U.S. backs call for global treaty on mercury use

Published: February 17, 2009

The United States has shifted its stance to call for a legally-binding global treaty to phase out deadly mercury use that threatens the health of people worldwide, officials said on Tuesday.

Hopes had been high ahead of the conference that the new administration of President Barack Obama would support the European Union’s calls for an international treaty to ban mercury. Some other states favor a voluntary approach.

The new policy was unveiled by the U.S. deputy assistant secretary of state for environment and sustainable development, Daniel Reifsnyder, late on Monday at the start of a major U.N. gathering of environment ministers in Kenya.

“We have now arrived at a point where there is a call to come together to launch an intergovernmental negotiating committee to develop an international agreement on mercury,” Reifsnyder told the February 16-20 meeting in Nairobi.

“The United States now joins that call.”

About 6,000 tons of mercury — a heavy metal known for more than a century to damage the human nervous system — enter the environment every year. Mercury’s other effects include liver damage, memory loss or disturbances to vision.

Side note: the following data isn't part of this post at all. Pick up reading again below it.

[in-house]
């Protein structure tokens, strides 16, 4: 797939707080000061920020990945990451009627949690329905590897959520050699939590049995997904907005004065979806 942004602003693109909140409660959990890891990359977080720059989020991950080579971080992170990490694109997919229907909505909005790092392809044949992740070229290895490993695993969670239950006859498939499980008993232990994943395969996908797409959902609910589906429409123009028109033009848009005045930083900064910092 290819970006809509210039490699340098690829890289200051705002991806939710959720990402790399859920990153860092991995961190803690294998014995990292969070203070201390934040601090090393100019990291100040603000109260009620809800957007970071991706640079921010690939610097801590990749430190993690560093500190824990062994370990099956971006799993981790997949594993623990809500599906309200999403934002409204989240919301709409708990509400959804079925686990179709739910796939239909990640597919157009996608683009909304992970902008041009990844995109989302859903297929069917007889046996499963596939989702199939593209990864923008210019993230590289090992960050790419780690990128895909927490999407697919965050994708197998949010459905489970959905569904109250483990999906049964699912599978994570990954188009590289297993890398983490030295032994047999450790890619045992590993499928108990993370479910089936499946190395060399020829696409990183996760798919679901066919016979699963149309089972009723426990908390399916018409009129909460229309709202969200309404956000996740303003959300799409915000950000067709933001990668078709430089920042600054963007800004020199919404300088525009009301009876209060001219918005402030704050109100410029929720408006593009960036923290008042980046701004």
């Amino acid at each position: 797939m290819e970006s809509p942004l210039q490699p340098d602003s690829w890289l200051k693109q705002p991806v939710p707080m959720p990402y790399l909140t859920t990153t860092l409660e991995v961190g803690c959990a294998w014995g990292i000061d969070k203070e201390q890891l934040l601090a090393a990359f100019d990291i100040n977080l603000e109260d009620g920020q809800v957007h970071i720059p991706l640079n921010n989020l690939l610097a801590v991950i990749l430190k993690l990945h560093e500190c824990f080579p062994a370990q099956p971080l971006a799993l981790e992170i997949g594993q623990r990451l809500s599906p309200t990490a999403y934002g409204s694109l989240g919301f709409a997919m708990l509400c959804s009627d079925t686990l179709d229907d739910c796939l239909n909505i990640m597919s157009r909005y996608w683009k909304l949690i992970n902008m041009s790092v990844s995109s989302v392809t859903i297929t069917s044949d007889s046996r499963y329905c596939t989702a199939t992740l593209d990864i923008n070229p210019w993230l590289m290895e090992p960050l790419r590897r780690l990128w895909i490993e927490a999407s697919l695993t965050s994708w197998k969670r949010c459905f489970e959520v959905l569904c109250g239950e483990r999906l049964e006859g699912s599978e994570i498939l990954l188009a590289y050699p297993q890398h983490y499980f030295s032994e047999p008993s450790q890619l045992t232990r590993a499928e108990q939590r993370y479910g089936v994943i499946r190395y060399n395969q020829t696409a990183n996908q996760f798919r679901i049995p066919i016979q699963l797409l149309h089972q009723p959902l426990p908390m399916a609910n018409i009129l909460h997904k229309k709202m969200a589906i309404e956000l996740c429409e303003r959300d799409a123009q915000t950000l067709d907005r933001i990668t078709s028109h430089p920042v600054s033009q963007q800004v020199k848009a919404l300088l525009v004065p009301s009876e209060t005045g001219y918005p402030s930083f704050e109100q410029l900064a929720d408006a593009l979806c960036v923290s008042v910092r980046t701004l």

COAL USE

Of the total, 2,000 tons is from coal burned in power stations and homes. Increased coal use in Asia means emissions may be rising, U.N. Environment Program (UNEP) experts fear.

UNEP head Achim Steiner has urged the scores of ministers meeting in Kenya to make a landmark decision on mercury after seven years of talks that would lift a global health threat from the lives of people around the globe.

The new strategy being considered at UNEP’s annual governing council meeting would cover reducing demand in industrial products and processes, ranging from gold mining to some liquid crystal displays. It would also seek to cut emissions to the atmosphere and clean up contaminated sites.

Reifsnyder said: “Neither the United States, nor any other country, can achieve sufficient reductions of mercury risks to protect the health of its citizens without serious cooperation internationally to reduce global mercury emissions.”


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